Release Date: November 6, 2015
Director: Sam Mendes
Writer: John Logan, Neal Purvis
Cast: Daniel Craig, Christoph Waltz, Lea Seydoux, Ralph Fiennes, Monica Bellucci, Ben Whishaw, Naomie Harris, Dave Bautista, Andrew Scott, Rory Kinnear, Jesper Christensen, Alessandro Cremona, Stephanie Sigman, Tenoch Huerta, Adriana Paz, Domenico Fortunato, Marco Zingaro, Stefano Elfi DiClaudia, Ian Bonar, Tam Williams, Richard Banham, Pip Carter
MPAA Rating: PG-13
Runtime: 148 minutes
Production Company: B24, Columbia Pictures, Danjaq, Eon Productions, Metro-Goldwyn-Mayer (MGM)
Genre: Action, Adventure, Thriller
Language: English, Spanish, Italian, German, French
Country: UK, USA
I don’t know what it is about James Bond, but there’s something about his character that will never cease to amaze. It’s not like he’s the perfect human being. He’s an arrogant, rude, womanizing smart ass that’s always breaking the rules. That’s usually a formula for disaster, but you can still count on him until the end. Maybe it’s the way he gets it all done that makes you love the guy. Regardless of any negative assumptions one may have, he often completes his missions with much style can grace. With any obstacle he faces, he’ll fly through the heavens to see it through. His confidence is most high, he’s tailored from head to toe, and can talk himself out of any situation. If you were in danger you’d want this 007 agent on your team. With Spectre being the 26th installment of the British MI6 organization, Daniel Craig is back for the fourth time duking it out against global terrorism. Director Sam Mendes returns as well, giving the audience something fresh and new, but also lets us know it’s time to reboot the franchise again.
I’m an average James Bond fan that still gets excited when he hits the big screen. Not seeing the first few actors take on the role, Goldeneye was my first introduction to the character. In that world ran by Pierce Brosnan, it was entertaining, but eventually the stunts began to get ridiculous. What I loved about Same Mende’s Skyfall was he toned it down to a realistic perspective. The former started to feel like a five year old was in charge of the production, and just wanted to see cars blow up. That wasn’t the case when Mendes took over. He focused more on story, the psychology of the characters, and left the gadgets, and gizmos as the sixth man off the court. He should’ve kept that in mind with Spectre, but unfortunately go lost with the production budget. Don’t get me wrong, the shots in Spectre are beautiful with spectacular cinematography. He knows how to grab your attention, and not let go until he’s finished. The way the camera panned towards the beginning of the film introducing Bond was superb, and was a love letter to high quality entertainment. Though to have a complete film I need more than unique technical advancements, and grand events that make me ponder.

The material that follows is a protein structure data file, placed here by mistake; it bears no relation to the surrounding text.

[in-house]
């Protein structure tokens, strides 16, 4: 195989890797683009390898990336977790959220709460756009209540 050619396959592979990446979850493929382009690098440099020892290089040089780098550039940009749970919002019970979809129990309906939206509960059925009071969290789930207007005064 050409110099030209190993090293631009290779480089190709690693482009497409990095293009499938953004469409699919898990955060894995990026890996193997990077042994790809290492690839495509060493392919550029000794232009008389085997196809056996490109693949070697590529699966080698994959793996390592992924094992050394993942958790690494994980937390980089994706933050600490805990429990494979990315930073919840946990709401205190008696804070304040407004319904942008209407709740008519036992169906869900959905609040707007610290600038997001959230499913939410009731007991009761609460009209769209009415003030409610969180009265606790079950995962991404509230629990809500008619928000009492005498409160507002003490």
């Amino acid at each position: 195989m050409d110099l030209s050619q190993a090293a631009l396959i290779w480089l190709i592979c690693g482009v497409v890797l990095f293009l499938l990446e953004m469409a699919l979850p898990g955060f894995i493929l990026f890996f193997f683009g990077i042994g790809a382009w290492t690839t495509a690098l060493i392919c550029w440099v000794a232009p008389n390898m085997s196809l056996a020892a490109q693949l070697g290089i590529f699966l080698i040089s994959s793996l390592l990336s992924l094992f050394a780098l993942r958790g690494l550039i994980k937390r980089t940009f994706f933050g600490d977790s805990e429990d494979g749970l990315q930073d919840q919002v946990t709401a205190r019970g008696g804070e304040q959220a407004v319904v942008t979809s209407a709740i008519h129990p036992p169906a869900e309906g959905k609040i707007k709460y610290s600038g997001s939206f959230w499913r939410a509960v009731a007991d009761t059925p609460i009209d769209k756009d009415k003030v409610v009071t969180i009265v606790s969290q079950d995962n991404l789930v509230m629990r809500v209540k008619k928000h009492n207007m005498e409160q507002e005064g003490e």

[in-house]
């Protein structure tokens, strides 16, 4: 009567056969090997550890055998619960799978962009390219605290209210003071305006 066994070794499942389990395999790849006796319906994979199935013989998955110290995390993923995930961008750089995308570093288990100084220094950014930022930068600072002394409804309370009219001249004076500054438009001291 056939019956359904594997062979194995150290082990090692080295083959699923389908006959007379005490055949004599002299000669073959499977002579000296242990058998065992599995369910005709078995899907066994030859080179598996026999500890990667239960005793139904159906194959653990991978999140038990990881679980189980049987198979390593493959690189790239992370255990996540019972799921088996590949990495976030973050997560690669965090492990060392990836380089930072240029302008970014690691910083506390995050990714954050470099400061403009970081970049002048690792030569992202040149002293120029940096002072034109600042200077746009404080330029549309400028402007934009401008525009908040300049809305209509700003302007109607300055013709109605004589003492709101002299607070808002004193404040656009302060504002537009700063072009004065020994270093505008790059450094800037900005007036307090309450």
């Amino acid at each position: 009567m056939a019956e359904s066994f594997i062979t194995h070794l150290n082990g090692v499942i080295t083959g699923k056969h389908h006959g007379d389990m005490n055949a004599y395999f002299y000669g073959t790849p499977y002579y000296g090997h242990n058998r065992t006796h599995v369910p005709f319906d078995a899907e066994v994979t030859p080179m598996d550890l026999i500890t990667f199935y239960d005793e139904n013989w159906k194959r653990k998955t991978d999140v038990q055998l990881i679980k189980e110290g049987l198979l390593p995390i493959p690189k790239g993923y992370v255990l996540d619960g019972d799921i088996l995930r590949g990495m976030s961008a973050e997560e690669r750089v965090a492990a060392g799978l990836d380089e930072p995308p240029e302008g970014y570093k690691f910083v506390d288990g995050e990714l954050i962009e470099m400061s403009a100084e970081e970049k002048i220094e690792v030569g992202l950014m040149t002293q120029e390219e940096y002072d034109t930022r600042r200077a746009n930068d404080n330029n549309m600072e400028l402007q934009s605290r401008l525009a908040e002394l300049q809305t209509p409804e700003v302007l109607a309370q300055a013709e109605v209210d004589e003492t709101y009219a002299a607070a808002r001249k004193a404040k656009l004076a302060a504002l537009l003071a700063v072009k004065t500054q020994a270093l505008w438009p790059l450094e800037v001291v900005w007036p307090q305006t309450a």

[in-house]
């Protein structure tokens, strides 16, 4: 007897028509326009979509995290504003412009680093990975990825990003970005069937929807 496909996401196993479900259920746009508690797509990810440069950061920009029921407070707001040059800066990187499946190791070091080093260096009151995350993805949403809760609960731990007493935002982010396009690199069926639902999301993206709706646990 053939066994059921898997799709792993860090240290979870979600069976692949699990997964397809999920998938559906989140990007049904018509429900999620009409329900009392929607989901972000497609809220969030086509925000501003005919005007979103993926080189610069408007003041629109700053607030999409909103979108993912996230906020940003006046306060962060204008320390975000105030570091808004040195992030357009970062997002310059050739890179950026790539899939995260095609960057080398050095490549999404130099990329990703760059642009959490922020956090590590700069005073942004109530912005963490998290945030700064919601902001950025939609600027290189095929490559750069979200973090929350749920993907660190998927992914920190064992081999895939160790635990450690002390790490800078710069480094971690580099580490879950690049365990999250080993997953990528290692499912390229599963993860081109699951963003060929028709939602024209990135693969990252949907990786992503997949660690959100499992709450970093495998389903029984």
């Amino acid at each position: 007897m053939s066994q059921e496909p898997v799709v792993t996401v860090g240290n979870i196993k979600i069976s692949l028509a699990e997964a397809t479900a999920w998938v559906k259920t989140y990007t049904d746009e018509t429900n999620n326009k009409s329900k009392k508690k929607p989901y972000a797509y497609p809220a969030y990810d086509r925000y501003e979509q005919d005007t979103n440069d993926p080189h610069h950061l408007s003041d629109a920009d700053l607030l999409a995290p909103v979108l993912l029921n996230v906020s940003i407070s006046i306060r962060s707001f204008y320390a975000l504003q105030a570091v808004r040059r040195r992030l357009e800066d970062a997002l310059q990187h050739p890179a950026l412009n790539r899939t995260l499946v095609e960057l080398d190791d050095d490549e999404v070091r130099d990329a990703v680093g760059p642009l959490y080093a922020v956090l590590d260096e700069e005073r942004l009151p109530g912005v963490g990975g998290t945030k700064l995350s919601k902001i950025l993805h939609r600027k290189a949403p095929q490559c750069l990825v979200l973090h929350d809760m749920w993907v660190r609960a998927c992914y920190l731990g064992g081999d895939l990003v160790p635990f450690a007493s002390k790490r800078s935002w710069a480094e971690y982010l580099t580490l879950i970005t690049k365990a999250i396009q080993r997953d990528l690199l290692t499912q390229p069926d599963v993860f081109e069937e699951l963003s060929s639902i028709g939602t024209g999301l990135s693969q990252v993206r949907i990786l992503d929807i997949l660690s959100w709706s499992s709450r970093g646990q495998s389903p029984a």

The cast contained is as strong as ever, but that’s a given by far. MoneyPenny (Naomie Harris), and M (Ralph Fiennes) didn’t surprise me, but it was still nice to see some consistency. There was nothing new about their involvement, but I say otherwise about Q (Ben Whishaw) and Hinx (Dave Batista). Batista didn’t have many lines, but that’s no knock on the film. He posed a worthy threat to Bond as a small Hulk figure, knocking heads off left and right. These two tied for my favorite characters in the film. Usually tickling my fancy with his sarcastic dry humor, we got more of the same with Q, plus a little more. I like what Mendes did here, not giving us leftovers from the last film he was behind. Usually Bond gets a mission, goes to Q for his weapons, then takes little effort to return them as they were. This time a twist was thrown in making Bond feel stupid, which brought Q more towards the center stage. It was fresh nod to new things that wouldn’t bore the audience, and a clever tool to keep your attention. Madeline Swan (Lèa Seydoux) made a nice Bond girl as well, who was familiar with the mechanics of a handgun. I hate the damsel in distress act at times, and the script made sure that was absent. I thought it was hilarious the way her and Bond engaged romantically for the first time, because it felt natural instead of forced. Even though one scene was ruined by her confessing her love too quickly, she still gained my respect as a strong character.